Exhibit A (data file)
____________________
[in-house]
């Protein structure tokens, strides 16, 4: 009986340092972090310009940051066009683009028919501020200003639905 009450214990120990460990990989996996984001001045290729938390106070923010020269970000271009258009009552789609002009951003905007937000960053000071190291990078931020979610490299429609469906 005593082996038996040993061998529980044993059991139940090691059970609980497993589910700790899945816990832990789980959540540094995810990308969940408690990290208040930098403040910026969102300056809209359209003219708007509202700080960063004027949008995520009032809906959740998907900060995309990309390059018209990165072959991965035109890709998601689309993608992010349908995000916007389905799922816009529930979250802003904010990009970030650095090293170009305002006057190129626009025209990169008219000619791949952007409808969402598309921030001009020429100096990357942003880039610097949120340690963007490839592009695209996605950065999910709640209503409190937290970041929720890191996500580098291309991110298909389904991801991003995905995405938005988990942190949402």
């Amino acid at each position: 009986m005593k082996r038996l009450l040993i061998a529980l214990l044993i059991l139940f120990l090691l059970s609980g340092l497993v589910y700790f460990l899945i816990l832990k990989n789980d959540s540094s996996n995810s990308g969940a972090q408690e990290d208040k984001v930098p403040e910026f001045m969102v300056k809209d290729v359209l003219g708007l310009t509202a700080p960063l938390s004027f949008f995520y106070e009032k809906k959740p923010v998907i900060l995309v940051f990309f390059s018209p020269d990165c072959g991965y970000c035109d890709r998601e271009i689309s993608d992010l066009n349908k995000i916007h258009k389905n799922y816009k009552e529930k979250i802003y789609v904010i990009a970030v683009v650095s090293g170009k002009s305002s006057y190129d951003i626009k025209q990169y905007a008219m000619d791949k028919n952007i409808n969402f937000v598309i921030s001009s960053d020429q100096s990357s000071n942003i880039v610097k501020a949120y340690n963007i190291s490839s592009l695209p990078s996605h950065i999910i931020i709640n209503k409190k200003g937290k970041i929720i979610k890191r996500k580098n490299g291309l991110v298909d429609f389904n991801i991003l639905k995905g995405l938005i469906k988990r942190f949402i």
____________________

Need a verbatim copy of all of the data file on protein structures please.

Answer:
[in-house]
């Protein structure tokens, strides 16, 4: 009986340092972090310009940051066009683009028919501020200003639905 009450214990120990460990990989996996984001001045290729938390106070923010020269970000271009258009009552789609002009951003905007937000960053000071190291990078931020979610490299429609469906 005593082996038996040993061998529980044993059991139940090691059970609980497993589910700790899945816990832990789980959540540094995810990308969940408690990290208040930098403040910026969102300056809209359209003219708007509202700080960063004027949008995520009032809906959740998907900060995309990309390059018209990165072959991965035109890709998601689309993608992010349908995000916007389905799922816009529930979250802003904010990009970030650095090293170009305002006057190129626009025209990169008219000619791949952007409808969402598309921030001009020429100096990357942003880039610097949120340690963007490839592009695209996605950065999910709640209503409190937290970041929720890191996500580098291309991110298909389904991801991003995905995405938005988990942190949402």
């Amino acid at each position: 009986m005593k082996r038996l009450l040993i061998a529980l214990l044993i059991l139940f120990l090691l059970s609980g340092l497993v589910y700790f460990l899945i816990l832990k990989n789980d959540s540094s996996n995810s990308g969940a972090q408690e990290d208040k984001v930098p403040e910026f001045m969102v300056k809209d290729v359209l003219g708007l310009t509202a700080p960063l938390s004027f949008f995520y106070e009032k809906k959740p923010v998907i900060l995309v940051f990309f390059s018209p020269d990165c072959g991965y970000c035109d890709r998601e271009i689309s993608d992010l066009n349908k995000i916007h258009k389905n799922y816009k009552e529930k979250i802003y789609v904010i990009a970030v683009v650095s090293g170009k002009s305002s006057y190129d951003i626009k025209q990169y905007a008219m000619d791949k028919n952007i409808n969402f937000v598309i921030s001009s960053d020429q100096s990357s000071n942003i880039v610097k501020a949120y340690n963007i190291s490839s592009l695209p990078s996605h950065i999910i931020i709640n209503k409190k200003g937290k970041i929720i979610k890191r996500k580098n490299g291309l991110v298909d429609f389904n991801i991003l639905k995905g995405l938005i469906k988990r942190f949402i």